The Writing Group

He turned on the lights and squinted in surprise. Cob webs covered the place from head to toe, but the light bulbs must have been replaced recently. He shivered. This was where they were meeting? He could only imagine: Dark writers had a strange fondness of odd places.

Carefully, he worked his way inside, making sure not to get the thin threads glued to his hair.

The chair creaked as he moved it…Or was that a different sound? He cocked his head.

Suddenly, the light flicked off and his head was jerked backwards. A terrified scream escaped his lips.

©2018, Friday Fictioneers 12 January 2018

In the Shed

She rounded the corner and held her nose, trying to escape the smell. They’d have to clear this place out, she thought, sighing. A grimy toilet was inside the tiny shed.

She rolled up her sleeves, then paused. Maybe she’d ask her husband to do it. She hated cleaning out things and with her allergies, it was even worse.

She was about to turn back, when something caught her eye. She stepped inside the shed, looking into the dark space behind the toilet. She sucked in a breath.

There, lying in the corner, was the corpse of her long-lost son.

© 2017 *edited version*

Friday Fictioneers, 1 December 2017

Through the Puddle

The bench he decided to sit on was wet with rain, but he didn’t really care. It had stopped raining an hour ago, but even that didn’t really register with him. He felt totally isolated, as though cut off from the world. Staring at the puddles on the ground, he felt the world keep spinning around him. Men and women rushed past him. Everyone had a place to go. Needed and wanted. For years he thought he belonged to them. He was a part of this wave of people, moving from place to place, always in motion.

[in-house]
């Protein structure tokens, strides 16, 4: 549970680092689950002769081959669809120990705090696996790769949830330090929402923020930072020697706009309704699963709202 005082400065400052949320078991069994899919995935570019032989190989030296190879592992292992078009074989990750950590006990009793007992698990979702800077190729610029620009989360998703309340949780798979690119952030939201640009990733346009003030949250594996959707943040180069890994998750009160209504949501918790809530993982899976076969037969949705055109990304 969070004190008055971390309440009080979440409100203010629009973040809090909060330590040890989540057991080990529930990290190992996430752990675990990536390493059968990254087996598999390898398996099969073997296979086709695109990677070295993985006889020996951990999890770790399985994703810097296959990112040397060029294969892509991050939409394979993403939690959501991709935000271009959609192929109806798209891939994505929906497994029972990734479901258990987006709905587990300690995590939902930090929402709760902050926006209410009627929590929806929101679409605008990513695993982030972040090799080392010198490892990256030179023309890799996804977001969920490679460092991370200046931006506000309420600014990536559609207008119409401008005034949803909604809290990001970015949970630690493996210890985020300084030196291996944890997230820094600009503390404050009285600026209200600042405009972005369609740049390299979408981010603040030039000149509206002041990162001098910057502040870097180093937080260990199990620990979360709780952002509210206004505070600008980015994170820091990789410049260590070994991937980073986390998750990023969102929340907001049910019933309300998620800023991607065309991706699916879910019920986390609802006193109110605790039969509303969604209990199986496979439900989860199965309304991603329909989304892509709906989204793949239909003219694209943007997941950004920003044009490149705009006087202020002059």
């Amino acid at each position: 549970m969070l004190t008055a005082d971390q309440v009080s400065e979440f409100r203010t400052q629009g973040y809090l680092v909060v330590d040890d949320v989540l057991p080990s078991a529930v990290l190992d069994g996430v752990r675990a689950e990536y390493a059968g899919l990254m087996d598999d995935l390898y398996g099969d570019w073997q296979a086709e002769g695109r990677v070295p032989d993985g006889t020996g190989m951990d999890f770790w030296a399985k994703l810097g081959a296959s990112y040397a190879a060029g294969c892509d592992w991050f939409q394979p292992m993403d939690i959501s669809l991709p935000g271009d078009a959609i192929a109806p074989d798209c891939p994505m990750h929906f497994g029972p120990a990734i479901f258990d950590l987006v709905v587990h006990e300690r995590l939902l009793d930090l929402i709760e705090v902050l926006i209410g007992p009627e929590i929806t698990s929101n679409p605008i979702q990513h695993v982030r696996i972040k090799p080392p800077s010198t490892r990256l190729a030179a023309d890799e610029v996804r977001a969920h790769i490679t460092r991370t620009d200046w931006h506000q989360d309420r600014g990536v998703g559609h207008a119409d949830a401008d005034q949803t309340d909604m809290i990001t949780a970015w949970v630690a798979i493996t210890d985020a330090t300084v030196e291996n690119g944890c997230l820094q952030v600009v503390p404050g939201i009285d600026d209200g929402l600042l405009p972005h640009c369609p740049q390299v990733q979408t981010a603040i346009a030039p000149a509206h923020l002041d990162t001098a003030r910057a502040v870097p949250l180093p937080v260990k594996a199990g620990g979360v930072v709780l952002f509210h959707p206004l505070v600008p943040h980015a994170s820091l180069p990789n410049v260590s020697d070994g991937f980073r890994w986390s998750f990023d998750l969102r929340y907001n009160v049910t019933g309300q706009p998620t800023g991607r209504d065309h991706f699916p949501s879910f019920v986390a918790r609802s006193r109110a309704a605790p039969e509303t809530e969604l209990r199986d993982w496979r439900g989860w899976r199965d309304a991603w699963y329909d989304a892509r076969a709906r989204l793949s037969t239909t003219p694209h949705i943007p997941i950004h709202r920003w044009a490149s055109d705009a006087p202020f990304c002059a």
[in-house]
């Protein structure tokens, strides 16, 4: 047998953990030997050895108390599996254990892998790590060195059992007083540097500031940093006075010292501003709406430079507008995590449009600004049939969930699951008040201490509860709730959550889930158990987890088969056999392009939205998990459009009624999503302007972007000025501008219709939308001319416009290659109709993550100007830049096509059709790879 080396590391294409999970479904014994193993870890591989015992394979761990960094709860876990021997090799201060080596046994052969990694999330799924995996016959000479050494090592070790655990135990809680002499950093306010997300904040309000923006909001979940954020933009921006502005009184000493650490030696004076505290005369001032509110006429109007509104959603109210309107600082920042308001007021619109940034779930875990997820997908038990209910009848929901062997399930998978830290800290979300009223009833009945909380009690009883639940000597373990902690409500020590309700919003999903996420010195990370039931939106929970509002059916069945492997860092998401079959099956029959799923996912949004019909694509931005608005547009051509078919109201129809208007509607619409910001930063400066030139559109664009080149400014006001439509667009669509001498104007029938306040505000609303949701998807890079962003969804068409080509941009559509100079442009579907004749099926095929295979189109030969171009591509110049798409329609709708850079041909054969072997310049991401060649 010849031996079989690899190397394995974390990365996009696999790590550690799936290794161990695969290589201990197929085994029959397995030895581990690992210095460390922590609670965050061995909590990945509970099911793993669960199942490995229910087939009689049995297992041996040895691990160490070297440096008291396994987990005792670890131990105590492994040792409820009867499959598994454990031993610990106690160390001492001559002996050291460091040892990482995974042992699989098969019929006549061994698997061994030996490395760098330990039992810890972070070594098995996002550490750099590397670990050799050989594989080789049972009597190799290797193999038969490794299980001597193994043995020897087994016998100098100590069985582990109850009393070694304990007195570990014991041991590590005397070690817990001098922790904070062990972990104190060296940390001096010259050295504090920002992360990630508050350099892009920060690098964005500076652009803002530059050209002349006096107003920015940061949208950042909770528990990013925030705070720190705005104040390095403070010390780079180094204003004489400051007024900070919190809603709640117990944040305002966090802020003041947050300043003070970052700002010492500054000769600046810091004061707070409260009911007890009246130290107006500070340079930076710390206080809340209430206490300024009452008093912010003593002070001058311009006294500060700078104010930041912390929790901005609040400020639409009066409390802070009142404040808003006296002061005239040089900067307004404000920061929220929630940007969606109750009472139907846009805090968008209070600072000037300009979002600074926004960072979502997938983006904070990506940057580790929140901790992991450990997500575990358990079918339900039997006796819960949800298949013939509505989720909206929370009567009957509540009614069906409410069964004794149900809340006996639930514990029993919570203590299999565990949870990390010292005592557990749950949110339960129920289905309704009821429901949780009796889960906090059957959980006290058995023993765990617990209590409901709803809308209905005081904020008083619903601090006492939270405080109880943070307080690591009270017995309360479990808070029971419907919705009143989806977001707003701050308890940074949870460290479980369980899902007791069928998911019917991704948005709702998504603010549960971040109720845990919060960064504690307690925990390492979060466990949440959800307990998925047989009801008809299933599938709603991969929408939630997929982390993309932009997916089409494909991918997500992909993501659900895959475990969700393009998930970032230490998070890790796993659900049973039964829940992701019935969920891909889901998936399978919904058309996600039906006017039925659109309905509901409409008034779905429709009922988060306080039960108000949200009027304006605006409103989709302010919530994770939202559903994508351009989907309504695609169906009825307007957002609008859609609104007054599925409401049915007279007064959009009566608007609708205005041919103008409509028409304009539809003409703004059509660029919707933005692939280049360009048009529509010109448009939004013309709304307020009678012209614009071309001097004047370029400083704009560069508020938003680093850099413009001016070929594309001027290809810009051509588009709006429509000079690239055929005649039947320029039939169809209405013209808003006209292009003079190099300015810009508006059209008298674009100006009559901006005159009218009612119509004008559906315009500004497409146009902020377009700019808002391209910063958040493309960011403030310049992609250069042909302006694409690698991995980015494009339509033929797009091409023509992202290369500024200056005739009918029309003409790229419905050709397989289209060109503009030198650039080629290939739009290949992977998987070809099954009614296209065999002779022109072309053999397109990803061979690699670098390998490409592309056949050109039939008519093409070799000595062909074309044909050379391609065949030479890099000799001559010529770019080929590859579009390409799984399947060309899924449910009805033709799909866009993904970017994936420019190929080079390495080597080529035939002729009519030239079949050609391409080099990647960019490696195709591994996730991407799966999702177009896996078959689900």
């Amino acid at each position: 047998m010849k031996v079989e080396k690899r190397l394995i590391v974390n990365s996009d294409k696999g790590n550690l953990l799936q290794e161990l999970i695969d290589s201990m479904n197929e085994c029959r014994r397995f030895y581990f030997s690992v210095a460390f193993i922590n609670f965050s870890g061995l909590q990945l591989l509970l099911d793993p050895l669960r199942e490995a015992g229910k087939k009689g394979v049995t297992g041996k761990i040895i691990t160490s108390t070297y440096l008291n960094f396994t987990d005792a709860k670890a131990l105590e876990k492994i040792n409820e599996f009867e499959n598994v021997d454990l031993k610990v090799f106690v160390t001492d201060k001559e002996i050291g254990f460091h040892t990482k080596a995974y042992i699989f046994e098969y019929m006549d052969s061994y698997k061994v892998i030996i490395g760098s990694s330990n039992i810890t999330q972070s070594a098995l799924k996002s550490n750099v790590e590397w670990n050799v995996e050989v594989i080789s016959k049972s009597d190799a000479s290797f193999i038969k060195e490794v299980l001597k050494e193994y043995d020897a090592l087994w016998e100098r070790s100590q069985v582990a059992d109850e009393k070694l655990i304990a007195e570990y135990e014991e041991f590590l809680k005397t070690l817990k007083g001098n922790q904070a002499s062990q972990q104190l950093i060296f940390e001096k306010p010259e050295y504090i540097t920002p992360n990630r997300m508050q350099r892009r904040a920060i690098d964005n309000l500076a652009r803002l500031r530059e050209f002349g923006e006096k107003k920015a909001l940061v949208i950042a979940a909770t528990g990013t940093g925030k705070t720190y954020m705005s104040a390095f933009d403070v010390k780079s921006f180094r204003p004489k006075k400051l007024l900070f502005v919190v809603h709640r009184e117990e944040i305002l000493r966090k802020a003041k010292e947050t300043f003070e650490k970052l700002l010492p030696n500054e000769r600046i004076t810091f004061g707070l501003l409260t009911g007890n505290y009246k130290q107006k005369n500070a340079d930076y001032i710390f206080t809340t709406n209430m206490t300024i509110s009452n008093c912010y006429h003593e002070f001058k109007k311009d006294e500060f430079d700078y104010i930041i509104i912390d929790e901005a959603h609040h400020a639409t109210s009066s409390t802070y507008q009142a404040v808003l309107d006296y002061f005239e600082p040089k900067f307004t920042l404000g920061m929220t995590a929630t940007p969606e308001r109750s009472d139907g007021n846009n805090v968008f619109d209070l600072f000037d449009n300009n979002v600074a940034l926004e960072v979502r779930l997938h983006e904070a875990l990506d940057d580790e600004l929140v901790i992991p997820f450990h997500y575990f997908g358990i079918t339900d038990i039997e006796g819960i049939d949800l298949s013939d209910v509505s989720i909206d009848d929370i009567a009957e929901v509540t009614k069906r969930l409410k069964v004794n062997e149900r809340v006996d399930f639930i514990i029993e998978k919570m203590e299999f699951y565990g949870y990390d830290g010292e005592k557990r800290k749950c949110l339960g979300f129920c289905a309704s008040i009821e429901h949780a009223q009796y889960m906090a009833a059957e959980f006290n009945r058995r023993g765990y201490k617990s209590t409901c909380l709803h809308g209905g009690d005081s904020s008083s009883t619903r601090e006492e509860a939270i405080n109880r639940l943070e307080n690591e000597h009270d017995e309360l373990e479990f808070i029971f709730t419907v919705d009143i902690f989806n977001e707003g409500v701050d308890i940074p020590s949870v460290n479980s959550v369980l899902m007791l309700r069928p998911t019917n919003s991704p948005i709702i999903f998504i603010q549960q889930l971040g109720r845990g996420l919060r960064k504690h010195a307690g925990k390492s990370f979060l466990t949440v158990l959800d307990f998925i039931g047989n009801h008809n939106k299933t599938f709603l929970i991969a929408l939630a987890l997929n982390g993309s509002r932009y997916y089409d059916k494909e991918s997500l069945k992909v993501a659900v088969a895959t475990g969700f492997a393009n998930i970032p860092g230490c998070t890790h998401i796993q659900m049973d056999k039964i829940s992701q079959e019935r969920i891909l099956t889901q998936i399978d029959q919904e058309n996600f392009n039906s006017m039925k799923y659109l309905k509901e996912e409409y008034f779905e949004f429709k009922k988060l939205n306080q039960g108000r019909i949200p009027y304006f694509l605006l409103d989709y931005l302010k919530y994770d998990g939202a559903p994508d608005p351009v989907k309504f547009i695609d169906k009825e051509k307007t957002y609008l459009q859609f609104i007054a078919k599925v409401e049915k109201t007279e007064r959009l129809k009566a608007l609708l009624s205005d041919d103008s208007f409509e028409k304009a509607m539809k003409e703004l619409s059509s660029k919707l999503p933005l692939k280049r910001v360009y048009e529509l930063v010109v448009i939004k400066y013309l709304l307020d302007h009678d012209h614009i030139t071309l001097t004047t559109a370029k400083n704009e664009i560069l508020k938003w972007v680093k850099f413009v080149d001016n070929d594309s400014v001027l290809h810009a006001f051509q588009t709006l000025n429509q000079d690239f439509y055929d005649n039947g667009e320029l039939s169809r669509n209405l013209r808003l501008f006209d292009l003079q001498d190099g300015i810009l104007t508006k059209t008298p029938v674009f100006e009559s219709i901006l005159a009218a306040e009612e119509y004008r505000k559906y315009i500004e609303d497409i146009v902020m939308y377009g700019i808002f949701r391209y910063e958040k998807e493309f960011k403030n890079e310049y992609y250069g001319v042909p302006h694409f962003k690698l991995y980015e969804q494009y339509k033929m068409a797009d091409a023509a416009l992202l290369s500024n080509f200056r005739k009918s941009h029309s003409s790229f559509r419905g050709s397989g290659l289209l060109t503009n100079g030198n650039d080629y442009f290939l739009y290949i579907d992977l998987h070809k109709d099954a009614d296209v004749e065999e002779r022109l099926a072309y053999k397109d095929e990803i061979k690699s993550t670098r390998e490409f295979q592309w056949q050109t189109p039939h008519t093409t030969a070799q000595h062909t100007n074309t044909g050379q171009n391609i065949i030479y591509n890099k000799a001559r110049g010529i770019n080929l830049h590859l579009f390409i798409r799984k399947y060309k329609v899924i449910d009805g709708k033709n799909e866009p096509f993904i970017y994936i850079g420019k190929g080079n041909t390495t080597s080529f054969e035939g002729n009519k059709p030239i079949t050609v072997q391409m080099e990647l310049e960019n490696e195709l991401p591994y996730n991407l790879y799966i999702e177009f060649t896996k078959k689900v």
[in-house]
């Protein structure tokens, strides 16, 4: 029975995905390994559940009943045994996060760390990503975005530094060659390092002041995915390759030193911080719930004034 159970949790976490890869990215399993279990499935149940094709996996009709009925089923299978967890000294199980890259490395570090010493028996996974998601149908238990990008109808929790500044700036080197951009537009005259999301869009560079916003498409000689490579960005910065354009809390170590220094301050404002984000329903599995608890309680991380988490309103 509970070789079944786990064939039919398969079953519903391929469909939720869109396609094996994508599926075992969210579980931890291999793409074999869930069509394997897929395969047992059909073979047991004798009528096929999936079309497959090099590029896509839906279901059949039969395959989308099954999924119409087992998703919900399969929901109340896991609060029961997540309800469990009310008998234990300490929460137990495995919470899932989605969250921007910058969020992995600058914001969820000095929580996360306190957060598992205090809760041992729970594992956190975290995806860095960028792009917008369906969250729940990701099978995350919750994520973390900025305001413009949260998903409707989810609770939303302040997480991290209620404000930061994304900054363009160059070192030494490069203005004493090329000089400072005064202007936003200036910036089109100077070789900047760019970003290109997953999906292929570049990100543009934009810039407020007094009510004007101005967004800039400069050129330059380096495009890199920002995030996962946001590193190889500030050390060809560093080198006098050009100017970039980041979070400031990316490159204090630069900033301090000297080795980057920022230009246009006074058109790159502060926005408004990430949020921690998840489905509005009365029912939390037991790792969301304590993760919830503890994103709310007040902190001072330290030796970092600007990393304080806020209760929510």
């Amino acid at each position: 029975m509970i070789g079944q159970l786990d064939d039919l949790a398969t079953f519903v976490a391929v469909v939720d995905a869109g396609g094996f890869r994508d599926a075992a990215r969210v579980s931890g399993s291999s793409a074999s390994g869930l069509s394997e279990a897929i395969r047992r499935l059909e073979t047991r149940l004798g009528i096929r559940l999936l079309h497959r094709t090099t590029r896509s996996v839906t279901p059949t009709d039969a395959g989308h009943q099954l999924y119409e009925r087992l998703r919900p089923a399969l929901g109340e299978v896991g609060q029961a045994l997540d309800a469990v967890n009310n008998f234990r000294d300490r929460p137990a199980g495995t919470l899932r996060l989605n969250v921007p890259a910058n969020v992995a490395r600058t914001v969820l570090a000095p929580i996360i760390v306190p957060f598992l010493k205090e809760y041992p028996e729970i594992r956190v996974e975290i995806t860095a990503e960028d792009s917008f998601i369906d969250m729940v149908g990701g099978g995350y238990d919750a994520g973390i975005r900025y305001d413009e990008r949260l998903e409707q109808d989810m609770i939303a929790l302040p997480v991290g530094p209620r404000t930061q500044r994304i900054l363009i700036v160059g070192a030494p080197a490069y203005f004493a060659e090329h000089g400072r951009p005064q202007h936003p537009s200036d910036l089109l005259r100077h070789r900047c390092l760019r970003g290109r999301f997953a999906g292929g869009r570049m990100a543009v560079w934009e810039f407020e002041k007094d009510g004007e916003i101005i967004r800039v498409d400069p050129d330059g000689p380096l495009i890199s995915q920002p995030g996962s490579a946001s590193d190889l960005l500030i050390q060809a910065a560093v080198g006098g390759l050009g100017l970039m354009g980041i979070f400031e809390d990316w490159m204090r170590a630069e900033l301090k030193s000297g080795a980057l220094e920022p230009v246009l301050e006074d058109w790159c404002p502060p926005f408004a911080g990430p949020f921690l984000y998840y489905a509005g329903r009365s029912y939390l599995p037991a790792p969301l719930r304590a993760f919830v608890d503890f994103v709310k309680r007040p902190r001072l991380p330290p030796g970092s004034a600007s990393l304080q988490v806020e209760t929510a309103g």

Now he didn’t know where to go. Didn’t know what to do, didn’t know how to act. His world had come crashing down on top of him, everything he had so carefully built fell apart like a house of cards.

Something had changed, his mind registered. It took him a few seconds to realise what it was. He found himself locking eyes with a man through the puddle. Staring him straight in the eye, the man seemed to stand right before him.

When he slowly lifted up his head, he felt the bullet tear through his body a second before his eyes found the gun.

They had stripped him bare of everything. Now, finally, they had taken his life too.

©2017

Image from free photo stock pixabay.com

The End

I looked down at the tiny cars way down below. They were so far away, they almost looked like toy cars. I sighed and turned back into the room hundreds of floors above.

“You sure you want to do this?”

The man opposite me nodded solemnly. He was down on one knee, looking at me with pleading eyes.

“I can’t do this no more.”

I stared into his sea green eyes, wishing I could tell him not to do this, telling him to go back home to his wife and pretend like nothing had happened.

Slowly, I raised my right arm and pointed the gun somewhere between those eyes. There was no way I could let him do that and he knew it.

Silently, the bullet tore threw his body.

When I turned back to the window to look down, the two cars were gone.

© 2017

Sunday Photo Fiction, October 22nd 2017